/ Modified aug 19, 2019 1:14 p.m.

UA research on sexting points to double standard

A survey found that women are four times more likely to send sexually explicit photos.

Texting Researchers are facing the challenge of collecting data on texting behavior.
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A University of Arizona researcher is examining the text messaging habits of young people.

Graduate student Morgan Johnstonbaugh asked 1,000 college students from seven U.S. universities about their sexting activity. She found that women were four times as likely to send sexually explicit pictures of themselves in their messages, to keep the recipient from losing interest.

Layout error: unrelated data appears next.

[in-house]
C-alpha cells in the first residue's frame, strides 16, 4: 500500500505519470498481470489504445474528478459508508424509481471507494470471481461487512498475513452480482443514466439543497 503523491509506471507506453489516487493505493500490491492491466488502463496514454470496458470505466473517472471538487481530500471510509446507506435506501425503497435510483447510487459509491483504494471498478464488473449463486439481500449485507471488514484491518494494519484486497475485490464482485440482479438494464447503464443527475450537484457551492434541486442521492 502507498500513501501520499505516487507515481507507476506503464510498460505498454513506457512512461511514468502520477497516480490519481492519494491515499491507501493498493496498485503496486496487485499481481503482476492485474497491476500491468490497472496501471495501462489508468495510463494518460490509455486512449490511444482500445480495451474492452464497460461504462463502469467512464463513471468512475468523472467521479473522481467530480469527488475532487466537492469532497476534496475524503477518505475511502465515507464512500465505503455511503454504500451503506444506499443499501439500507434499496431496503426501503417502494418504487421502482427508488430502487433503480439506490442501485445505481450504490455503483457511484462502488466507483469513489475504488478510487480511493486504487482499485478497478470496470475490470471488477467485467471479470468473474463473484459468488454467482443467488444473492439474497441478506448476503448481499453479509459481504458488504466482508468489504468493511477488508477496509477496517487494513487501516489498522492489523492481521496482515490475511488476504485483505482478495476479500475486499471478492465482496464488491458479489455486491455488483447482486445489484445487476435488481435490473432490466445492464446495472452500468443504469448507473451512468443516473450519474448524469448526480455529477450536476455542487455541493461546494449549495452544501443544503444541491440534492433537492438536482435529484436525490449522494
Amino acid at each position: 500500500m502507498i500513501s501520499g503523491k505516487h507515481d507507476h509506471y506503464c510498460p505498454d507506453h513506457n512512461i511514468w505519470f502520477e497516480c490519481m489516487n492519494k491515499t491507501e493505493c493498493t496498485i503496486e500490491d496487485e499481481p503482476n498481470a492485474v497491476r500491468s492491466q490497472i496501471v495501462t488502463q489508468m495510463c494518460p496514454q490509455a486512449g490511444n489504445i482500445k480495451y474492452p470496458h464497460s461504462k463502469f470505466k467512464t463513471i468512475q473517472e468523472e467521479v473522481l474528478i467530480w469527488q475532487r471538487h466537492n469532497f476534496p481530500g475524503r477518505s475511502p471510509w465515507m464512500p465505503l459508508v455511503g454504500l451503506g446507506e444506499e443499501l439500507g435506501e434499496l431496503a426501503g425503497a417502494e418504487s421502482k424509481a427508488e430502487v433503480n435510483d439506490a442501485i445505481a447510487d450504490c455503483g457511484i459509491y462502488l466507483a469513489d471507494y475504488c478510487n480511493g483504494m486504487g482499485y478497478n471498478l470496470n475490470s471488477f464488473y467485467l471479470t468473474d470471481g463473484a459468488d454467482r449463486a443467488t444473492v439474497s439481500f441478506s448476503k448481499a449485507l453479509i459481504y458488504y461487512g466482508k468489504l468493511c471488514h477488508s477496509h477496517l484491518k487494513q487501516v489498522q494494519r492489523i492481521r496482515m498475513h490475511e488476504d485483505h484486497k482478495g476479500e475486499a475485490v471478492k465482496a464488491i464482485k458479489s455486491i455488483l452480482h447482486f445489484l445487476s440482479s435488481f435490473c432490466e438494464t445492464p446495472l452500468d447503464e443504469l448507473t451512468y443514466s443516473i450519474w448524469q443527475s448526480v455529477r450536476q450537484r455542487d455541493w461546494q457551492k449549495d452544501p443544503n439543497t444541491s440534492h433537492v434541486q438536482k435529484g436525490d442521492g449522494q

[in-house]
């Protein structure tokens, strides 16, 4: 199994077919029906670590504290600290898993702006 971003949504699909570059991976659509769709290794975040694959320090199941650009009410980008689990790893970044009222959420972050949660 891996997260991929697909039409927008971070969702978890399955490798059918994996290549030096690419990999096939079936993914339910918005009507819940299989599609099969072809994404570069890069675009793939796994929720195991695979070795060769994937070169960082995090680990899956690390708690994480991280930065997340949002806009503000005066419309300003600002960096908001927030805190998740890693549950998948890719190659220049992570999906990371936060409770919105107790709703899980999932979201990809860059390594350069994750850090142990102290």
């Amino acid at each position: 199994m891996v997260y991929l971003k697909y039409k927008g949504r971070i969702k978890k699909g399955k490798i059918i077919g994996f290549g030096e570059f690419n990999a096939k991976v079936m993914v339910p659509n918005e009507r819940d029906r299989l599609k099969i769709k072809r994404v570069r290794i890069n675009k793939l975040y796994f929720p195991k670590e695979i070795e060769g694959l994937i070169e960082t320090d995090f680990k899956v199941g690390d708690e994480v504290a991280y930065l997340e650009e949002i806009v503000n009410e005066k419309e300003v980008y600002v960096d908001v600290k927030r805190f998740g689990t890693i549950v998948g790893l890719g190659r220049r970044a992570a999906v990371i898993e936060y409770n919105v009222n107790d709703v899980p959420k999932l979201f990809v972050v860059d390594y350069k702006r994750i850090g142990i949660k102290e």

"Women are more likely to be motivated by internalized pressure to share as well as desire for empowerment and gaining confidence, more so than male survey respondents," said Johnstonbaugh.

She said it is hard to get honest research data about online sexual behavior, adding, "We need to figure out how to talk about it, how to teach people about it, how to be responsible online communicators."

The study has implications on confronting a double standard that suggests women and men have different types of sexuality. Johnstonbaugh hopes her research will help educators and policymakers understand sexting better. She presented her research to the annual meeting of the American Sociological Association earlier this summer.

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